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Current Research Projects

Dialogue: Pediatric Diagnostic Center of Excellence

graphic of a doctor and boy holding tin cans connected by a string with the word dialogue in pink cursive letters above them

Pediatric diagnostic safety is understudied, and overall rates and types of outpatient pediatric diagnostic errors is unknown. The overarching goal of our Diagnostic Center of Excellence is to develop and test innovative methods to increase successes and reduce errors and harm along the diagnostic journey, across multiple settings and providers. The primary aims of this study are to:


  1. Characterize the diagnostic journey, focusing on successes, errors, and patient/family and clinician communication
  2. Develop a structured communication intervention for patients/families and clinicians in the outpatient setting
  3. Evaluate the effectiveness of the intervention to improve patients/family and clinician communication and experience, and to reduce errors and harm

Who will participate?

It is our aim to enroll children with complex care conditions and their families into this study. Once enrolled, the study will consist of an appointment observation, chart reviews, surveys, and an interview with the caregiver.

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This study is funded by the Agency for Healthcare Research and Quality (AHRQ) (R18HS029346).



success paths in light and dark blue letters with a blue medical cross in betweenUsing routine surveillance of medications, lab monitoring, and changes in medication regimens, NINJA has reduced nephrotoxic medication related acute kidney injury by up to 60% at six hospitals. We were able to identify critical modifiable factors about implementation of NINJA/NAKI that predicted success or failure in reducing AKI. We were able to identify TWO pathways to success. One of these two pathways works better in well-resourced hospitals and one works better in lower resources hospitals.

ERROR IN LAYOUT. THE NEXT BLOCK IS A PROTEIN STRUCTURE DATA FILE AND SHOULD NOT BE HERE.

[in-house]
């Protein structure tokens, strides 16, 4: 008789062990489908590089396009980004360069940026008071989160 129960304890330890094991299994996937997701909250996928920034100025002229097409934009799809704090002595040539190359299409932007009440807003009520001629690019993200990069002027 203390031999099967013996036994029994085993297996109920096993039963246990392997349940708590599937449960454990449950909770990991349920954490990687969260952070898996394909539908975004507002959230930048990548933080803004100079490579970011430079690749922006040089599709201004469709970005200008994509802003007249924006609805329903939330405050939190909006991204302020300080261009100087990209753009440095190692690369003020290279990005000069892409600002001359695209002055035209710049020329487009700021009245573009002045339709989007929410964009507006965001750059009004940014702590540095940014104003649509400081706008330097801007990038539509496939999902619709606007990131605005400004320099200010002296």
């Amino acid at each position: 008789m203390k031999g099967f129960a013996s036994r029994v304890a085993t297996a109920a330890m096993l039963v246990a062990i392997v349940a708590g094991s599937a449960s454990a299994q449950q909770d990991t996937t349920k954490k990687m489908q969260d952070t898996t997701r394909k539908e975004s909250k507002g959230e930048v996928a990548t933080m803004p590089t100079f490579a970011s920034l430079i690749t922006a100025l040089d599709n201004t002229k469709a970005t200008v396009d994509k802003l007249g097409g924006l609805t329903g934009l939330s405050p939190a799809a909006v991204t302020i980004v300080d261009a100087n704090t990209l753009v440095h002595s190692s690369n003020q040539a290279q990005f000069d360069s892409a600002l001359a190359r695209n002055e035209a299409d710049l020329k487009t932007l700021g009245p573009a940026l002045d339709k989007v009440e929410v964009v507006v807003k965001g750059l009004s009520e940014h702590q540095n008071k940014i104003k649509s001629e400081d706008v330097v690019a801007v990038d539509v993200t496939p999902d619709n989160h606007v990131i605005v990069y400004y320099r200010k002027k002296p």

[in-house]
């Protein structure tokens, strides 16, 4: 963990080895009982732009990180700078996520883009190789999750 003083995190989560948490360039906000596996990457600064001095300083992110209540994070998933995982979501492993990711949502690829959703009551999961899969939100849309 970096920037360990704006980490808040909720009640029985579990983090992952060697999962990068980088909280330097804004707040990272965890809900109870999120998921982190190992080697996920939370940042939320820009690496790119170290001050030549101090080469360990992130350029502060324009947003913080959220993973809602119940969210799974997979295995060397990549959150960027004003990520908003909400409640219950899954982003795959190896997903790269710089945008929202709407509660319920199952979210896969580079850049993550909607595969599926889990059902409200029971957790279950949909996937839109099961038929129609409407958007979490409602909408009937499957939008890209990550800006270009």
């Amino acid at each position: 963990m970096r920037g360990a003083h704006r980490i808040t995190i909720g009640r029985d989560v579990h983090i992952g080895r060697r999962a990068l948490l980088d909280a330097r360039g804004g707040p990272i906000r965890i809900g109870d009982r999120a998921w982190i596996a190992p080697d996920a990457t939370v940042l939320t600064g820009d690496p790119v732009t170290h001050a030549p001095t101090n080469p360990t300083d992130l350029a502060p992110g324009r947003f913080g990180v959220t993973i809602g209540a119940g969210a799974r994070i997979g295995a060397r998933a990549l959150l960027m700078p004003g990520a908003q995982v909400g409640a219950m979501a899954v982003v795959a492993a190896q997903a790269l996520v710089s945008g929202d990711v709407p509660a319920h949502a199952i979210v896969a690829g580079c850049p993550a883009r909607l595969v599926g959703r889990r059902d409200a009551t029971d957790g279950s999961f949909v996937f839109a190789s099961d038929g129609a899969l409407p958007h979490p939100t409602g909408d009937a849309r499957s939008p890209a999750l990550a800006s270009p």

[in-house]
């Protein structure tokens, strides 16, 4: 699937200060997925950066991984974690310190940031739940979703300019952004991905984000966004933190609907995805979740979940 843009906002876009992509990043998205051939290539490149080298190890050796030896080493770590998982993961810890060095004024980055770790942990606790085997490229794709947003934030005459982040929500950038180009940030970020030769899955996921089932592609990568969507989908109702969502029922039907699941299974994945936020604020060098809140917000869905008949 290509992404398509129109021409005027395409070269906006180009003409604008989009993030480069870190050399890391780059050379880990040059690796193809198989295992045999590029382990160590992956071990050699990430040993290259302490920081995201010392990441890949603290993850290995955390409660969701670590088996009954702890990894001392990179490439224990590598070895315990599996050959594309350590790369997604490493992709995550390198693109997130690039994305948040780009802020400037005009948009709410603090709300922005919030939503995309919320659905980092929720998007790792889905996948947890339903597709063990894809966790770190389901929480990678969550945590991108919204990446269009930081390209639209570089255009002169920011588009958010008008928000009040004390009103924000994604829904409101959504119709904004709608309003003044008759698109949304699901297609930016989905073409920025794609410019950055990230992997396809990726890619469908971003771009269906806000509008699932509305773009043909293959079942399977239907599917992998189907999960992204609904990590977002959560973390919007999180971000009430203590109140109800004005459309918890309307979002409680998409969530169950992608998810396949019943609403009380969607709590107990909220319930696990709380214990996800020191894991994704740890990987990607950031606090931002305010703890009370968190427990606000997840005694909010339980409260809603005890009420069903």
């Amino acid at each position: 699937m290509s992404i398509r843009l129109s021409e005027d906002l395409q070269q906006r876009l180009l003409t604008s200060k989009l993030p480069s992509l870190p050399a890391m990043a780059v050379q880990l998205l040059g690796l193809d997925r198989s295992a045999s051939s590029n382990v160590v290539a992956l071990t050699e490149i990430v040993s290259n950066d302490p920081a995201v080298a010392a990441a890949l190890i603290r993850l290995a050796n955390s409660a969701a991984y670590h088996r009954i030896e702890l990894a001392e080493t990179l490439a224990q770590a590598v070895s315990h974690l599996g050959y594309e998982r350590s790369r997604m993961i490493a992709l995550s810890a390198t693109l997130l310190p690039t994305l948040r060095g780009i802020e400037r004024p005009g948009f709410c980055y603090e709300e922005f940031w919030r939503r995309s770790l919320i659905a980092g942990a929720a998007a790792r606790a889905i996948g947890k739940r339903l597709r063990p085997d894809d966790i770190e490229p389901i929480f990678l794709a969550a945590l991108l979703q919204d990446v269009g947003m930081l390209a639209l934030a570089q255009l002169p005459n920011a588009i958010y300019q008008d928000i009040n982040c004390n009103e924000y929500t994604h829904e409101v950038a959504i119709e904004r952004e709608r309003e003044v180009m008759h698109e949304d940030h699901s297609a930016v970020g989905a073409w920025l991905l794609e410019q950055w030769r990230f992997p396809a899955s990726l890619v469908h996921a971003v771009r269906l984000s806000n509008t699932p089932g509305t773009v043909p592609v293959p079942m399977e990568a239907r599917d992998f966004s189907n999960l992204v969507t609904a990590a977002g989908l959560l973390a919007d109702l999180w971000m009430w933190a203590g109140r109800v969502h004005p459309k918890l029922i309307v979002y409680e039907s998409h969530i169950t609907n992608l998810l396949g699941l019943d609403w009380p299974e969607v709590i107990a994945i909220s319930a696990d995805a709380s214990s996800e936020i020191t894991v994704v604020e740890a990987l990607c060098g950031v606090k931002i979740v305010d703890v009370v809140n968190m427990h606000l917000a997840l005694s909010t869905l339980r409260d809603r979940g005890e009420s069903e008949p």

Study goals

Our overarching goal is to test an approach to improve spread of complex interventions by addressing context and more than one implementation pathway, using NINJA as a model.
To help guide hospitals down these successful pathways, we developed NINJA/NAKI implantation supports called “SuccessPaths”.

This study is funded by the Agency for Healthcare Research and Quality (AHRQ).

Learning Lab


Children are vulnerable to preventable harm caused by healthcare for many reasons, including weight-based medication dosing, handoffs between caregivers, and their limited ability to communicate evolving symptoms. At home, two in five children with chronic disease have a medication error. Of these, 3.6% are injured due to these errors—the same rate as hospitalized children. Among the 165,000 children with type 1 diabetes (T1D) nationally, 20% have poor glycemic control. The leading cause of death before age 30 among individuals with T1D is acute complications (e.g., severe hypoglycemia, diabetic ketoacidosis). One in 68 children have autism spectrum disorder (ASD). Of these children, 40% take antipsychotic medications, and most are not screened for complications.

Study goals

The Ambulatory Pediatric Patient Safety Learning Lab aims to:

  1. Redesign processes for adjustment of medication dosing based on clinical information gathered by the patient/family to prevent medication errors (this will be studied in type 1 diabetes)
  2. Create processes for patient/family medication monitoring and communication with clinic to prevent adverse drug events (this will be studied in children with Autism spectrum disorder on antipsychotics)
  3. Design a workflow to plan for, detect and prompt management of serious illness among children with chronic conditions at home (this will be studied in both populations)

The overarching goal is to redesign systems of care and coordination between the clinic and home to eliminate harm due to healthcare in these settings.

Patient Safety Research Lab | Contact Us

Contact the Patient Safety Research Lab